“We have always done things that way”, “nothing needs to be changed as everything is already working now” – are those thoughts familiar do you also? If Michael Dell was not eager to find new and better solutions, Dell computers would look like that when the company produced the first computer of its own design in 1985, the Turbo PC.
PC’s Limited founder Michael Dell Source: https://www.computerhistory.org/timeline/1985/
Those were fine working machines, but you do agree that they can`t perform like modern computers. Then why you still want to use the software that origins from 1985?
Accountants are not risk takers by nature – everything needs to be double-checked and analyzed correctly, by themselves. But we trust e-banking in the same way if we were sitting at the teller's desk in the bank, don`t we? So, reducing tedious and error-prone collaboration between clients and their accountants, avoiding time-consuming book-keeping and bank account reconciliation, and switching from manual processes to streamlined automation are essential steps towards higher profitability and innovation.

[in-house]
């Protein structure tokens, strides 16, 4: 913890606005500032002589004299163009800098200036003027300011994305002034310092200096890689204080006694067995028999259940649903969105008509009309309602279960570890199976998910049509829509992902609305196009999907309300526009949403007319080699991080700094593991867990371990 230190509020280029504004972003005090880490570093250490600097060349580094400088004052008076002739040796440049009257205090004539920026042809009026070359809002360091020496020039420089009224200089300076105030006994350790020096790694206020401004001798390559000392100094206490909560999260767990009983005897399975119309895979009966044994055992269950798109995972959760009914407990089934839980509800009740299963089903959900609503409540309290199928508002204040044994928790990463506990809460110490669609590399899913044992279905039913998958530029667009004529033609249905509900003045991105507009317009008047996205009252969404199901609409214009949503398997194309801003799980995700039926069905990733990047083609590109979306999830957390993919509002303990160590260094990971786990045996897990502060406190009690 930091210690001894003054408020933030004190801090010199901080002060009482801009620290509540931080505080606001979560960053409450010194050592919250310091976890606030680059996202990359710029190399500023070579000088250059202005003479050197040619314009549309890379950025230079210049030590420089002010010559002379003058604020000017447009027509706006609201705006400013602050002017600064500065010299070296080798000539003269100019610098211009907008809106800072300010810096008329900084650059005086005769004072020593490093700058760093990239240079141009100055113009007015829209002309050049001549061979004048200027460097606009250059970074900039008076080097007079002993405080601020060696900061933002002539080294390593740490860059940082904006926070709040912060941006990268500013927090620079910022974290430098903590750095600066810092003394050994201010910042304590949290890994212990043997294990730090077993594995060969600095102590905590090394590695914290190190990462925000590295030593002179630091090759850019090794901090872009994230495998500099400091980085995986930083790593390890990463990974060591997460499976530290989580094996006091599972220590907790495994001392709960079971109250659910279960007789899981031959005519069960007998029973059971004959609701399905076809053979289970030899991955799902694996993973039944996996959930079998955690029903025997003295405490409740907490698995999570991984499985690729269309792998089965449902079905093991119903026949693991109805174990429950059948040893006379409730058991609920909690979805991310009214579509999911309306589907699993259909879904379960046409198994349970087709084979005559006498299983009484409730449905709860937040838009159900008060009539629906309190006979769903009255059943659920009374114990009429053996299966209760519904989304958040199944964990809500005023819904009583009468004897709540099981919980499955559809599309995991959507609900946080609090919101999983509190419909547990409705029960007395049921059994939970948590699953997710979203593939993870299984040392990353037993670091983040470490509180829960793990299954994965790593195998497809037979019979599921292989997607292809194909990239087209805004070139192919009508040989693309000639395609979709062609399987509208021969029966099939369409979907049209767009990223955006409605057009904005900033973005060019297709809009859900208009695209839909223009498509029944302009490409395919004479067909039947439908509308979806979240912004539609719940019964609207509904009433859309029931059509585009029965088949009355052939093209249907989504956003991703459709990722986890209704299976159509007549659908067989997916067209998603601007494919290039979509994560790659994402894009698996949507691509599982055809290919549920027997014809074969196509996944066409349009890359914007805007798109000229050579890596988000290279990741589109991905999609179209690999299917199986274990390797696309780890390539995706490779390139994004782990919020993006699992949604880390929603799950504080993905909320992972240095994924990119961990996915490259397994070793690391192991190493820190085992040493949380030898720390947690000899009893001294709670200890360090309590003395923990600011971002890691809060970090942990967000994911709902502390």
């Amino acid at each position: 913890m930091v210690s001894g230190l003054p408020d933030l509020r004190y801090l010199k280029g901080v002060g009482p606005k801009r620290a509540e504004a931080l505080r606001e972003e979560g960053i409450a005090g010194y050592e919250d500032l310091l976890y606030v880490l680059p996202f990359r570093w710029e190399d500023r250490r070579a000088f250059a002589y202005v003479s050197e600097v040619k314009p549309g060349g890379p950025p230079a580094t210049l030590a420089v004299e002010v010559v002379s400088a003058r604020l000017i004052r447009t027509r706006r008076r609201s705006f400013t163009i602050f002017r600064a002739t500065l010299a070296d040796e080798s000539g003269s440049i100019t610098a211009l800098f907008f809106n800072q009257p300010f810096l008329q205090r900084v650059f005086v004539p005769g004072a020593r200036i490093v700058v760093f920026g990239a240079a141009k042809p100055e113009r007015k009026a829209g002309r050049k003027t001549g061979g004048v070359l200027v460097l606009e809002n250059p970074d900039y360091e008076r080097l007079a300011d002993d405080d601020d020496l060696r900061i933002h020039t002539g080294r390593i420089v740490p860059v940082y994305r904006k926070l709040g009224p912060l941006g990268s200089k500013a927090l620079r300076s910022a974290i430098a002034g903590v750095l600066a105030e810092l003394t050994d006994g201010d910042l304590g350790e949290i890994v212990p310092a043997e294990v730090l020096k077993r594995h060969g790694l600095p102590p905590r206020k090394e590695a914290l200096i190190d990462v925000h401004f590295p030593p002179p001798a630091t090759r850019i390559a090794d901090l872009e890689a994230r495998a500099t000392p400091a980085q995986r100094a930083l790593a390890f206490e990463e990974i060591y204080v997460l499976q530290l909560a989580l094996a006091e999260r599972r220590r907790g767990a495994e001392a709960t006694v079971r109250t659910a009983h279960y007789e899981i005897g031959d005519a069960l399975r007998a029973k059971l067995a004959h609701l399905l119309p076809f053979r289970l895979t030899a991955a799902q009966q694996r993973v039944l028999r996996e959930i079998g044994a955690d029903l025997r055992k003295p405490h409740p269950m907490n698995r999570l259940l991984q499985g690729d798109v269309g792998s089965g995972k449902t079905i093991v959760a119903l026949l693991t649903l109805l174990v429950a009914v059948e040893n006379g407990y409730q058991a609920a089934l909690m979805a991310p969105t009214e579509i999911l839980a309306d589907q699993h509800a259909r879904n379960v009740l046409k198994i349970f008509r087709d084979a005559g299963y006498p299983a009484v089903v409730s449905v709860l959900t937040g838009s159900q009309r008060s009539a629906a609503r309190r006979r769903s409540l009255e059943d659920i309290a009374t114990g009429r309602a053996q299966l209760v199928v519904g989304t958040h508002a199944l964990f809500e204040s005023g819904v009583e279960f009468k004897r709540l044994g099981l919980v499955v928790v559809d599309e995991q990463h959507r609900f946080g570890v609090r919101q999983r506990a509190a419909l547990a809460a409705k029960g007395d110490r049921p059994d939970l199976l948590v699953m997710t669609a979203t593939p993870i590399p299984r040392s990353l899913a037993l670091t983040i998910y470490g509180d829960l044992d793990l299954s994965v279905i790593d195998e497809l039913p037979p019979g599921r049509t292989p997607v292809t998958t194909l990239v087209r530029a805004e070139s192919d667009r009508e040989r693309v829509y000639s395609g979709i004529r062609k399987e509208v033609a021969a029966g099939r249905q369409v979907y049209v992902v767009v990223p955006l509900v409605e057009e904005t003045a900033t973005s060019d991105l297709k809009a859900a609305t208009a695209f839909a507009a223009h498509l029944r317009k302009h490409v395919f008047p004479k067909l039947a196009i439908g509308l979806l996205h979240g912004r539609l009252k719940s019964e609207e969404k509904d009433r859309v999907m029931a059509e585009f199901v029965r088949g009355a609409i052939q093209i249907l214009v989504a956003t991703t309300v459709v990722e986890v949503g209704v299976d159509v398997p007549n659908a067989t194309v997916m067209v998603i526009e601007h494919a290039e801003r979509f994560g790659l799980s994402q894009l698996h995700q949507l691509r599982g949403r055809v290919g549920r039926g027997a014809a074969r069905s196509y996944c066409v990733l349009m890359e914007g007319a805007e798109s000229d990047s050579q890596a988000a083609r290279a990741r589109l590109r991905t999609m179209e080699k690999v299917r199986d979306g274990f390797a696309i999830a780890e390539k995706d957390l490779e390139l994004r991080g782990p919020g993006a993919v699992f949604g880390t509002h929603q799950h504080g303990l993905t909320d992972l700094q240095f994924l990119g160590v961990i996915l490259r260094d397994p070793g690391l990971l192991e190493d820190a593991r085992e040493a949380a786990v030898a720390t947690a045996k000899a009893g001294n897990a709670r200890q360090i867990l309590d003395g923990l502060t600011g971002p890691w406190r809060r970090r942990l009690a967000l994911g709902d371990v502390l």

A report from McKinsey found that most of what accountants do are actually either highly or fully automatable.
If you can automate things, you have more time to deal with external relation and support and business development – the activities that are difficult to automate.
It feels that if you do things the way others are doing, then it is safe from stakeholders’ point of view also. Clients expect advisory services, tax knowledge, and consulting. Clients nowadays expect the same advice big companies have access to. Modern digital technologies allow automated data processing and extraction of useful information to deliver added value via consulting and knowledge sharing. Accountants have still the needed knowledge.
Accountants tend to perceive that regulation can be an obstacle to adopting digital automation solutions. A survey in September 2020 in 12 EU Member States showed that actually it does not appear to be a significant obstacle at all. However, the most striking outcome is that actually…
… shortage of ICT and digital skills emerges as a significant barrier to automation. One possible explanation could stem from the nature of digital automation in this profession, which demands specific ICT skills that are not embedded into the conventional educational path of an accountant, and would thus require investment in dedicated staff or additional training. Regarding to specific regulations, qualification requirements appear to be the most strongly related to the choice to opt for digital automation and therefore represent the largest obstacle. The qualification required to practice the profession does not provide significant digital skills required to implement digital automation tools. Specialization in the activities reserved for accountants might represent a skill mismatch and thus an obstacle to expand abilities, effort and skills into digital transformation.
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